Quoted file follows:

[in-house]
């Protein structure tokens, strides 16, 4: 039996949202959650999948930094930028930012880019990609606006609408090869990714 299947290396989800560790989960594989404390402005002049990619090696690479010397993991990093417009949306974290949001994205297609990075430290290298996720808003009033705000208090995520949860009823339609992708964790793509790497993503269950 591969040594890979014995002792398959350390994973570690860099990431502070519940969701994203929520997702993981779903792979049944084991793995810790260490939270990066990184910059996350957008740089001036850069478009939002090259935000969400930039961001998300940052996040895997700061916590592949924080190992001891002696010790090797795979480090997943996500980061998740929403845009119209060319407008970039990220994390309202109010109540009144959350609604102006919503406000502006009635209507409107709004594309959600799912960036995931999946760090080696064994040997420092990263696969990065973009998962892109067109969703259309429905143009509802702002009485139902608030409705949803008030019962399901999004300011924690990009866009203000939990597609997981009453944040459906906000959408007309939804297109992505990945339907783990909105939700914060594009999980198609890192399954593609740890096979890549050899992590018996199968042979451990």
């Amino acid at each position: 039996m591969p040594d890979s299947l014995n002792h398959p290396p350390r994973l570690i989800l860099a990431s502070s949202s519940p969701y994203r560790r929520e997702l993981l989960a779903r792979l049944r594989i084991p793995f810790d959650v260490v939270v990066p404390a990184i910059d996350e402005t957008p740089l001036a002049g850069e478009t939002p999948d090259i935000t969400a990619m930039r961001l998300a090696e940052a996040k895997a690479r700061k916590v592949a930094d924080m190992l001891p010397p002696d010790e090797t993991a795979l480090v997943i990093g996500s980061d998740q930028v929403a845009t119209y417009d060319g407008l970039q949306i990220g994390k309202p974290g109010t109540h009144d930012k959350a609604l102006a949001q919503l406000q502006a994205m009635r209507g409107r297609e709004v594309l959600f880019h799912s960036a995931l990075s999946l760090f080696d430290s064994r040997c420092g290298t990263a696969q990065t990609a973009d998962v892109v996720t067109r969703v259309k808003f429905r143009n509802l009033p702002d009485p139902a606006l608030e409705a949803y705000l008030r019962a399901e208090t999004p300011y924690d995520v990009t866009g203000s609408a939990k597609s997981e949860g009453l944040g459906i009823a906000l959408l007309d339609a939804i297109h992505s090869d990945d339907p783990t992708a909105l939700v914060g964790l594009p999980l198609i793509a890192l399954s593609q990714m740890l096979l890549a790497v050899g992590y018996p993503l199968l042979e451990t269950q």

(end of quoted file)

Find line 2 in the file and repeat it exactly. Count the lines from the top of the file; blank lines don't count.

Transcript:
């Protein structure tokens, strides 16, 4: 039996949202959650999948930094930028930012880019990609606006609408090869990714 299947290396989800560790989960594989404390402005002049990619090696690479010397993991990093417009949306974290949001994205297609990075430290290298996720808003009033705000208090995520949860009823339609992708964790793509790497993503269950 591969040594890979014995002792398959350390994973570690860099990431502070519940969701994203929520997702993981779903792979049944084991793995810790260490939270990066990184910059996350957008740089001036850069478009939002090259935000969400930039961001998300940052996040895997700061916590592949924080190992001891002696010790090797795979480090997943996500980061998740929403845009119209060319407008970039990220994390309202109010109540009144959350609604102006919503406000502006009635209507409107709004594309959600799912960036995931999946760090080696064994040997420092990263696969990065973009998962892109067109969703259309429905143009509802702002009485139902608030409705949803008030019962399901999004300011924690990009866009203000939990597609997981009453944040459906906000959408007309939804297109992505990945339907783990909105939700914060594009999980198609890192399954593609740890096979890549050899992590018996199968042979451990």